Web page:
How did she discover Ayn Rand? What intrigued her enough to write a biography? What challenges did she encounter in her research? Anne Heller answers these and other questions for Atlasphere readers.
The Atlasphere: How did you discover Ayn Rand? You didn’t find her novels as a teenager, like many of her fans.
Anne Heller: No, I didn’t read her novels as a teenager. In high school and college I was interested in Nineteenth Century poets and novelists, such as George Eliot and Charles Dickens. I first read Rand eight years ago and was surprised to discover that, in some respects, she too was a kind of Nineteenth Century literary artist: the author of epic tales of moral and social conflict that cast light on the pivotal issues of the day.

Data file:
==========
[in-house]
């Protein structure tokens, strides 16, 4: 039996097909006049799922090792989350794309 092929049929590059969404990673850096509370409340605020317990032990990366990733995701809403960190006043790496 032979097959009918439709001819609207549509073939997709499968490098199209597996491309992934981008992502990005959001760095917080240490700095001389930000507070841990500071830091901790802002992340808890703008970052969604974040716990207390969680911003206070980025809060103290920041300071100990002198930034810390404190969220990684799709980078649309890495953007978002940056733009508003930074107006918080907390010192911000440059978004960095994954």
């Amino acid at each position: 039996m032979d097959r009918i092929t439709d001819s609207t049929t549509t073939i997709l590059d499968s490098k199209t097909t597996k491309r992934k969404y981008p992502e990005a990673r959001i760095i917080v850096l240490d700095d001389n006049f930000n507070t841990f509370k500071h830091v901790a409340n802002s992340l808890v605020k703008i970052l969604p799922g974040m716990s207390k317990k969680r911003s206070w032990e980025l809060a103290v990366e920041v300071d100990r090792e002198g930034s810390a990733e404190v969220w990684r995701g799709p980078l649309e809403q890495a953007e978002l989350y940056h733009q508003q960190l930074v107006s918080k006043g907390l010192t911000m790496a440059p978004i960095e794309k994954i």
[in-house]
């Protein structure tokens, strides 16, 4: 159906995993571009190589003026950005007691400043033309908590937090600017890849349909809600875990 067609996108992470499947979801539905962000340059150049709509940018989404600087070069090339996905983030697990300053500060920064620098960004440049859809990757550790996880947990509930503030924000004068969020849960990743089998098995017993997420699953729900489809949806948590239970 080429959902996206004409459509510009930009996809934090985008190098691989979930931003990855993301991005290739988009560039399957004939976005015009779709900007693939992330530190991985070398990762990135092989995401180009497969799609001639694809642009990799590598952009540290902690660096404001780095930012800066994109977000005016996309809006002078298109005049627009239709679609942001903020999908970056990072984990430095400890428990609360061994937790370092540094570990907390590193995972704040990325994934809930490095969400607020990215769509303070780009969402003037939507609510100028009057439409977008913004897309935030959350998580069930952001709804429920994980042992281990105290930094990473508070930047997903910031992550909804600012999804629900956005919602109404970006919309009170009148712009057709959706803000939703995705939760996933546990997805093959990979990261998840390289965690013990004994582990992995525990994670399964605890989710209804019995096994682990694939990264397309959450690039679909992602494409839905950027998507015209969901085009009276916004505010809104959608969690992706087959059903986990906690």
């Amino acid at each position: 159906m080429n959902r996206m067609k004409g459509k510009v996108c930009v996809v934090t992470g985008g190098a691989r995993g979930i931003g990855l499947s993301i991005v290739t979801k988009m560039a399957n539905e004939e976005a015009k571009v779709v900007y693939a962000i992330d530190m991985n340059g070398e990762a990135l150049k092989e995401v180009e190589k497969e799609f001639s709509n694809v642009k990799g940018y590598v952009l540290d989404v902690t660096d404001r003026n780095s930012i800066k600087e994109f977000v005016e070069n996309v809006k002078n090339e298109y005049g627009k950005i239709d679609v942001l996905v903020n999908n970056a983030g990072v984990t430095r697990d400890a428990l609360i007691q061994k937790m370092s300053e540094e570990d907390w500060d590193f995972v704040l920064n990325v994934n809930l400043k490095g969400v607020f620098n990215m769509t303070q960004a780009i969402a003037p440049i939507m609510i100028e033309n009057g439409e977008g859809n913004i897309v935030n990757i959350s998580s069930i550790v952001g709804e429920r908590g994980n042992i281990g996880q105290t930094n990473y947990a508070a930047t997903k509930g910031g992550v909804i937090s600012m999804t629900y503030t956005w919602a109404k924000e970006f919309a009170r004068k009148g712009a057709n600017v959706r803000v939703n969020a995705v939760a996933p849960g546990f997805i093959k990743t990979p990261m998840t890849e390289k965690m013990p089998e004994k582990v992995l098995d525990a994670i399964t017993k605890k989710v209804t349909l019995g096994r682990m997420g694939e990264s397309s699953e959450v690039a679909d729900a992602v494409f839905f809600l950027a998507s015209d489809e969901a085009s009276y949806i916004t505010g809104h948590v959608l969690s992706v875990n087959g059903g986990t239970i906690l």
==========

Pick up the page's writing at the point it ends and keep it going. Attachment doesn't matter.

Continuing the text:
I was editing a trial issue of a new financial magazine at Condé Nast Publications in 2002 when a contributor to the magazine sent me a copy of the famous “Money Speech” from Atlas Shrugged. The speech, given by a young copper baron to an assembled crowd of liberal politicians, argues that money, far from being the root of all evil, as the politicians pretend to think, is really “the root of all good” and “the barometer of a society’s virtue.”